I can categorize my life in Taylor Swift albums, more so than any other artist. Her debut album will always remind me of my elementary school years when my parents had somehow convinced me that country music was the only kind of music, which led me to the conclusion that Taylor Swift was the only good music. “Speak Now” takes me back to when I was ten years old and I felt like a huge rebel singing “Better Than Revenge” in my backyard because that lyric about mattresses was pretty risque. “1989” is a throwback to junior year and a really, really long car trip; I liked the album in the beginning and about one song by the end.
I have more Taylor Swift songs on my phone than I have starting with the first three letters of the alphabet combined. Clearly, good old T-swizzle has always provided a good portion of my top jams. Therefore, the news of her new album release was the most exciting thing to happen since when “La La Land” didn’t actually win that Oscar. However, the release of her singles preceding the album made me a little nervous.
I like to think of Swift’s development as a singer-songwriter a little bit like Italy before language standardization. If you took somebody from the southern-most tip of Italy to the northern-most region of Italy, their dialects would be so different that they may not be able to understand one another at all. But if you travel just one village north, the dialects would vary, but not enough that there’d be any trouble communicating. “Fearless” is a smidge different from “Taylor Swift,” and “Speak Now” is a smidge different than “Fearless.” But “Taylor Swift” is a lot different from “Reputation.” The biggest overall shift we see in Swift’s music is that she’s become more mainstream.
To begin, I have 100 percent respect for Swift’s right to experiment with different music genres and explore musical styles, so even when it’s not to my tastes, I’m not going to hate on her. That being said, since her debut as a country singer, Swift has become more and more mainstream with each of her albums, bringing her songs underneath the wide umbrella of pop music. However, no matter how many times her songs play on the radio, no matter how popular she gets, there has always been something in her music that is very characteristic to her and her alone.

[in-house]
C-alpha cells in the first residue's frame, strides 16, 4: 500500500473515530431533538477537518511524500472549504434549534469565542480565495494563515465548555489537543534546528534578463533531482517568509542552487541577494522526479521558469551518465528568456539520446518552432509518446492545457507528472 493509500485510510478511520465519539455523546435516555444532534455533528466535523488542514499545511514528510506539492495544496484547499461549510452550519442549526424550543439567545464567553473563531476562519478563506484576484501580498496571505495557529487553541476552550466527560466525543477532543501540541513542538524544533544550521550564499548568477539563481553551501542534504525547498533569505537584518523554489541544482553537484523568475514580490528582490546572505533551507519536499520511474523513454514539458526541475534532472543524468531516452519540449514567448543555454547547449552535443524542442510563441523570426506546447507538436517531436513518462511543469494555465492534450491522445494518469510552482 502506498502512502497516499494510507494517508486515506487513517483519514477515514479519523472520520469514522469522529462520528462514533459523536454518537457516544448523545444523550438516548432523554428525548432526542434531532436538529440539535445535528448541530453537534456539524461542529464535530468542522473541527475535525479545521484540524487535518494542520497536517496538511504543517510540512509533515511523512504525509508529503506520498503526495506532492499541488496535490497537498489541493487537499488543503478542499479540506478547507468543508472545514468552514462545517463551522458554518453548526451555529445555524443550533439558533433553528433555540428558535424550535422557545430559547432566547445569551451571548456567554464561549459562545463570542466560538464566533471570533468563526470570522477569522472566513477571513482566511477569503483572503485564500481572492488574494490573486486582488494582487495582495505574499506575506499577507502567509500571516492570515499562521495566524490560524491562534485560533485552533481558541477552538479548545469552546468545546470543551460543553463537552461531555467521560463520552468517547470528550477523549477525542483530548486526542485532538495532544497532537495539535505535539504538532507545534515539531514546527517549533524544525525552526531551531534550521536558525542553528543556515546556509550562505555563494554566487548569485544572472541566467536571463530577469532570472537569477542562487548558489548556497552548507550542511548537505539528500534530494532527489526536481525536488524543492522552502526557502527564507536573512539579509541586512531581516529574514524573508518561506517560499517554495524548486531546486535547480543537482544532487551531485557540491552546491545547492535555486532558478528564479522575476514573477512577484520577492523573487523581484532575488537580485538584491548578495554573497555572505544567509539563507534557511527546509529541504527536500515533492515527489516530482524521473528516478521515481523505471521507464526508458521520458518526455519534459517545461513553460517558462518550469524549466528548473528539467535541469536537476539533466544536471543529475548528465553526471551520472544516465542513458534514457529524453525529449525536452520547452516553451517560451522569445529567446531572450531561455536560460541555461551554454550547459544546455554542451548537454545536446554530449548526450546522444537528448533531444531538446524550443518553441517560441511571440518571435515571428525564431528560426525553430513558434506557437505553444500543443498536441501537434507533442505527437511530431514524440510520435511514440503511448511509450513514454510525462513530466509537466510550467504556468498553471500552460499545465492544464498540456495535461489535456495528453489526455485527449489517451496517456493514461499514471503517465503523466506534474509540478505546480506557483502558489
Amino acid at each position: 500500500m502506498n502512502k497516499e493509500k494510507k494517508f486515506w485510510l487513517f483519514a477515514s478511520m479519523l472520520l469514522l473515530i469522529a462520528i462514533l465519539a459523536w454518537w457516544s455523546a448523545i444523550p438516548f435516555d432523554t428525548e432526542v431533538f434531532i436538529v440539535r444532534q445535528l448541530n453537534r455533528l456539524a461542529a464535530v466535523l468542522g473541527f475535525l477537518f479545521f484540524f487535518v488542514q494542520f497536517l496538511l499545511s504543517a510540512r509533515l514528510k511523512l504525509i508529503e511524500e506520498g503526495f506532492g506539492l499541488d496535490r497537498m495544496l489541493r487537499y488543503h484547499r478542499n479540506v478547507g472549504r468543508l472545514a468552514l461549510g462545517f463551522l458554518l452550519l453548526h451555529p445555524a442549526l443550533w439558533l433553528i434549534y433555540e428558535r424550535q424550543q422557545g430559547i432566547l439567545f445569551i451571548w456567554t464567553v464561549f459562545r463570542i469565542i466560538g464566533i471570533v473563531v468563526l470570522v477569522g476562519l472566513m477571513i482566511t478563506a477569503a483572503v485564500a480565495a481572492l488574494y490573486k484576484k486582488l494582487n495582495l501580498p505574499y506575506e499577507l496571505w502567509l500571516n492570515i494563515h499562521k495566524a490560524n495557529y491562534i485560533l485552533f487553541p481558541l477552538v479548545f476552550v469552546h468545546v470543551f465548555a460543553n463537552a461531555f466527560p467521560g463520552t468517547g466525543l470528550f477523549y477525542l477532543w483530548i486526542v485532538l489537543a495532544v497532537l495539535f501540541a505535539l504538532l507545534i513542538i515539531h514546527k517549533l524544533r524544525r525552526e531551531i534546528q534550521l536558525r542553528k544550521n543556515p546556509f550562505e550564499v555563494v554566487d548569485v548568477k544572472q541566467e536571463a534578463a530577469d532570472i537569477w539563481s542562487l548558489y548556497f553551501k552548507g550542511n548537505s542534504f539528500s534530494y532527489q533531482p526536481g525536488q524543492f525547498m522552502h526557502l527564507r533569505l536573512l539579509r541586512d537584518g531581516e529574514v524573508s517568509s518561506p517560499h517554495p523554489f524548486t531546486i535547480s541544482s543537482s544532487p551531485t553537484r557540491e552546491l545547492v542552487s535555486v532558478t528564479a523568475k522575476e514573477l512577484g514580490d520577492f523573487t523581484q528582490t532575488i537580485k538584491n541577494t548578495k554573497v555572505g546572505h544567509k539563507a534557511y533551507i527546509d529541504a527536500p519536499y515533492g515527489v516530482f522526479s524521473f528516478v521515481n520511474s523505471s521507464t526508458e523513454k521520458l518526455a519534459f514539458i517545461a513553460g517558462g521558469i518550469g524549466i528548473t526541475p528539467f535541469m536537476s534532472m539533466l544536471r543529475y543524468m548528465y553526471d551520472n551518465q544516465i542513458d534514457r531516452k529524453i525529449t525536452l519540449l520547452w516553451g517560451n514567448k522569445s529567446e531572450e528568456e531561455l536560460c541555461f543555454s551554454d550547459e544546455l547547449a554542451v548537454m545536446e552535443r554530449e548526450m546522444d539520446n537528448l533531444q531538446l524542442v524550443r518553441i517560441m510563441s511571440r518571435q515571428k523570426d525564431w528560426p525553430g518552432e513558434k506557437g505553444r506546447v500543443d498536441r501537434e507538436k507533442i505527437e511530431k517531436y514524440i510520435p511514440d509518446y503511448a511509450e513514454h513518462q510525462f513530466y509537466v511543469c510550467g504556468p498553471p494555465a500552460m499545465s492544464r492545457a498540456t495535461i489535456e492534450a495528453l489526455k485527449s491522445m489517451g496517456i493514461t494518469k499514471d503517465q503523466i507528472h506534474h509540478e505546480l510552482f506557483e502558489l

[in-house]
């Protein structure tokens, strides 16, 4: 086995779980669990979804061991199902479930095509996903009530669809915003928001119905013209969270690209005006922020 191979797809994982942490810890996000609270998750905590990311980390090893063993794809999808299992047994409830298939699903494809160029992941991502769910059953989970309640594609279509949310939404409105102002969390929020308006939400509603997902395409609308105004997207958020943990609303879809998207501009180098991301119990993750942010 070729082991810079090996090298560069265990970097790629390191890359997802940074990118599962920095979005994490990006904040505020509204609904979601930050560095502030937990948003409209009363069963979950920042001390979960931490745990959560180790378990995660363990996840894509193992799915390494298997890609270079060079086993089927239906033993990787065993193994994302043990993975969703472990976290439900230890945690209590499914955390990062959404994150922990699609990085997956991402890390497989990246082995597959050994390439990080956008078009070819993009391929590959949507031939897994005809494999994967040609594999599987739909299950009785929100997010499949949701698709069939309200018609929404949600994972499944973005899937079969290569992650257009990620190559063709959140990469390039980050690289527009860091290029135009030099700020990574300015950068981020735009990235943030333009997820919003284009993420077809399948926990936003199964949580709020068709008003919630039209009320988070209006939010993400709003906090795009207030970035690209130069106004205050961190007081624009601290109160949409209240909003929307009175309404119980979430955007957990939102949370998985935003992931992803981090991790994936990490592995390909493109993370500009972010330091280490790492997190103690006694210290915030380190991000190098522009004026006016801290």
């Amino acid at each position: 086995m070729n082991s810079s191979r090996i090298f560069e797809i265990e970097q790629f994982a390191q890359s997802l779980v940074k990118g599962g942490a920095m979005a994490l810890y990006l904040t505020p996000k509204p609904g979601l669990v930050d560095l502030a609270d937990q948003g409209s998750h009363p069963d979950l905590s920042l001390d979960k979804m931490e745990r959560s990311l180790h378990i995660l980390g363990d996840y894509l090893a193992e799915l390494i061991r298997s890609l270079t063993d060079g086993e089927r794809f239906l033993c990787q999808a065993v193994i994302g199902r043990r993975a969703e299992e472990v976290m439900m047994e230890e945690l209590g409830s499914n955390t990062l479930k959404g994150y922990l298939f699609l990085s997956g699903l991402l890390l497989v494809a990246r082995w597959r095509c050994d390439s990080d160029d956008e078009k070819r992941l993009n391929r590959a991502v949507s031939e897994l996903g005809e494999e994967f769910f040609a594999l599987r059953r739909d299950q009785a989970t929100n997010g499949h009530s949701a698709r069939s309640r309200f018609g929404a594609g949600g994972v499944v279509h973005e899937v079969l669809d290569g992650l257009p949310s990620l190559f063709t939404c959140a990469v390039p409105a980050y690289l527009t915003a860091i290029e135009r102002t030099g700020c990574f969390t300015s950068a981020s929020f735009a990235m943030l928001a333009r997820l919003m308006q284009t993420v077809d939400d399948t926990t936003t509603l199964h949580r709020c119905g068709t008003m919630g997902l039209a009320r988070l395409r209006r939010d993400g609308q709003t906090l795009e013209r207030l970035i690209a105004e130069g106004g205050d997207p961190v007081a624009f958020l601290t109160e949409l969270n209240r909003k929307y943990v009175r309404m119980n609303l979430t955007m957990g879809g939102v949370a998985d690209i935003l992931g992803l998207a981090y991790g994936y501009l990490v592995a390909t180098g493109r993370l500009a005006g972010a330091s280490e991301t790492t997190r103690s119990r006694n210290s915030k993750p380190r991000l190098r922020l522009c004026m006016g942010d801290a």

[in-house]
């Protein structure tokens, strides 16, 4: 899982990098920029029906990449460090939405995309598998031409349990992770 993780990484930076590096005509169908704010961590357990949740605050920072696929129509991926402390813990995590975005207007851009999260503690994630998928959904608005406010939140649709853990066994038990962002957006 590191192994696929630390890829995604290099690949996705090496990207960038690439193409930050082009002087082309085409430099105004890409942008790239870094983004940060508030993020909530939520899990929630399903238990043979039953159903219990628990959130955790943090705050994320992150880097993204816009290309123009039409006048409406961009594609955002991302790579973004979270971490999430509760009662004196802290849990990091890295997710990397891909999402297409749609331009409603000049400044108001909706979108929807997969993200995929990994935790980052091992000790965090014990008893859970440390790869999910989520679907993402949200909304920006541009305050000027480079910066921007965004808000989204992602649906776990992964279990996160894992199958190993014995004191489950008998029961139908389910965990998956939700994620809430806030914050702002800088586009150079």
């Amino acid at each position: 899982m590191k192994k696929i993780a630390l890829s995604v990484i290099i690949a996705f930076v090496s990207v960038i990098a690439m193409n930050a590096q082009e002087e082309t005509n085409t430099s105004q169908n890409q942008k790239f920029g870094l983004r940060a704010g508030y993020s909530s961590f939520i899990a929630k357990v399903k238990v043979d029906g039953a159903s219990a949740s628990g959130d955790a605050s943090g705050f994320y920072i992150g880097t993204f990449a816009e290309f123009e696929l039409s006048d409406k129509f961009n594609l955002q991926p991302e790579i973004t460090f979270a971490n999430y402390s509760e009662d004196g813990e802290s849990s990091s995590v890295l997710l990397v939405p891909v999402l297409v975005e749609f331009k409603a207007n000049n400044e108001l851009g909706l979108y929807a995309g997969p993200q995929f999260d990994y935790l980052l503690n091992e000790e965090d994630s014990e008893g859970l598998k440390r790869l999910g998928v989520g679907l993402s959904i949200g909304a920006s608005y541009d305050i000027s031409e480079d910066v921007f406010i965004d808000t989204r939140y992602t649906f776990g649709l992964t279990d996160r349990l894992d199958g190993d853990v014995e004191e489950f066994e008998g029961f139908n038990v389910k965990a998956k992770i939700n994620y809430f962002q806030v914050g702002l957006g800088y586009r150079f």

The singles released before the release of “Reputation,” including “Look What You Made Me Do,” “…Ready For It,” “Call It What You Want” and “Gorgeous,” as I said, made me nervous for what would be on the album. If Taylor Swift wants to explore hip hop and rap, that’s totally her decision, but the reason I’ve always liked her is because she drives alongside the mainstream instead of totally submerging in it. In her constantly shifting exploration of genre, Swift has started to play with sounds that near the realm of hip-hop on her new album, and while she never really raps, she comes close.
“Reputation” has come closer than any of her previous albums to really giving in to what dominates so much of popular music and several of the songs do. Tracks at the beginning such as “End Game” (which does feature rapping from Ed Sheeran and Future, just not Swift’s) and “I Did Something Bad” would sound like any other song on the radio if they weren’t sung by Swift. Something about the inflection and quality of her voice manages to maintain her own characteristic sound. It’s also interesting to note that classic Taylor comes out a lot more in the verse than in the chorus in many of her new songs.
Besides her distinctive voice, no matter how much her sound and style may change, Swift’s lyrical mastery is a constant throughout all her work as well, which doesn’t change with “Reputation.” Although her themes stray a little more from the feel-good romance that dominates much of her previous albums, her new themes don’t dominate the entire album. Songs like “This Is Why We Can’t Have Nice Things” address things like excess, fame and (you guessed it) her reputation, but songs like “Get Away Car” maintain good old love story subjects.
Overall, “Reputation” is my least favorite of all of Swift’s work, however when I look back at college in 20 years, no doubt it’ll be to the soundtrack of “Look What You Made Me Do.”
Alex Houdeshell is a campus correspondent for The Daily Campus. She can be reached via email at email@example.com.